Wednesday October 26, 2005

An Early Preview

Ben Bernanke--the economist tapped to succeed Alan Greenspan as chairman of the Federal Reserve Board--previewed his monetary philosophy on campus earlier this year.

Ben Bernanke, the economist President George W. Bush nominated to succeed Alan Greenspan as chairman of the Federal Reserve Board, gave college finance students and professors a preview of his monetary philosophy in March when he keynoted a University of Dayton symposium.

"I have advocated for stronger measures, such as adopting an inflation target or more explicit objectives," he told 1,000 students, professors and business professionals during a question-and-answer session at the RISE (Redefining Investment Strategy Education) symposium.

David Sauer, executive director of the RISE symposium and associate professor of finance at the University of Dayton, said Bernanke, then Federal Reserve governor, "connected well with the students.

"Bernanke will most likely maintain continuity in policies and policy strategies that Greenspan established, but he has expressed a preference for setting inflation targets as a way to guide interest rate policy. Greenspan thought that was too restrictive."

Stocks rallied on Wall Street after Bernanke's nomination. "The Dow went up 169 points, and Nasdaq climbed 33. It appears that the market likes the choice," Sauer said. "Part of that market increase may reflect the elimination of uncertainty of who would be selected."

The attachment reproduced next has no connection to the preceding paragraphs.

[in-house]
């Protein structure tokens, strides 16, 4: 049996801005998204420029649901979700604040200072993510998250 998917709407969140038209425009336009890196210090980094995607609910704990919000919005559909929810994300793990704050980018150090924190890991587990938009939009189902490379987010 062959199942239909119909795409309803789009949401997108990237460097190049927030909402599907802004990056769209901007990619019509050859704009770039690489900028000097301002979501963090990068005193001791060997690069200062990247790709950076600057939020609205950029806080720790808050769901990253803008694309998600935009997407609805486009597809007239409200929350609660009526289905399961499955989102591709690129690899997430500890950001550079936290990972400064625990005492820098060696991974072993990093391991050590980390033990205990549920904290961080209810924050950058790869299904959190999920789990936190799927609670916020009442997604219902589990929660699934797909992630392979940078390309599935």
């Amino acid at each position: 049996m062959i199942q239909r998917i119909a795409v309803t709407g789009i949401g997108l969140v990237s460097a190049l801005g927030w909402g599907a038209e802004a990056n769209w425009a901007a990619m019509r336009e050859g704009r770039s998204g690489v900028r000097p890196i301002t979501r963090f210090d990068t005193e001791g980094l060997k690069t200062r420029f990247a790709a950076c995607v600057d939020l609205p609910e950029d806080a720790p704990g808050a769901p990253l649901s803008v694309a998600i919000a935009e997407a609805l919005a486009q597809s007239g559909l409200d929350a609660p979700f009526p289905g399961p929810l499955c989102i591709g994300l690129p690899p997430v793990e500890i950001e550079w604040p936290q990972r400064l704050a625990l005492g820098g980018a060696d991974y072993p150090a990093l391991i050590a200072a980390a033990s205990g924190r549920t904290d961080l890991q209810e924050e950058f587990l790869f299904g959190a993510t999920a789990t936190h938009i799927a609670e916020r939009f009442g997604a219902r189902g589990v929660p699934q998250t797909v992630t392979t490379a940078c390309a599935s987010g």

Sauer said Bernanke has big shoes to fill after Greenspan's 18-year tenure in the world's most powerful economic post. "Greenspan dealt with two stock market collapses and two recessions and was in charge of monetary policy during the largest expansion in U.S. history," he noted. "His policies and insights have aided in the continuing growth and stability of the world financial markets. He's been solid as a rock during trying times.

"Bernanke's challenge will be maintaining that balance that will enable sustained growth in the economy with stable prices and low unemployment," Sauer observed.

In March, Bernanke called Greenspan's upcoming retirement "the end of an era. It's going to be a loss to the Federal Reserve, but there's a lot of continuity at the Fed. We have an excellent staff (with) more than 200 Ph.D. economists. … We have a very well-defined consensus of (support for) price stability - keeping inflation low and stable."

Bernanke showed a sense of humor and humility about his job as one of the nation's 19 Fed governors. Their words impact financial markets.

In response to a student's question about whether reporters obsess too much about his every word, he quipped, "Sometimes we learn something when we read about our statements. My wife is a literature teacher. She says it's a sign of great literature that a reader can find things in a novel that the author didn't mean to be there."

Contact Dave Sauer at (937) 229-2757.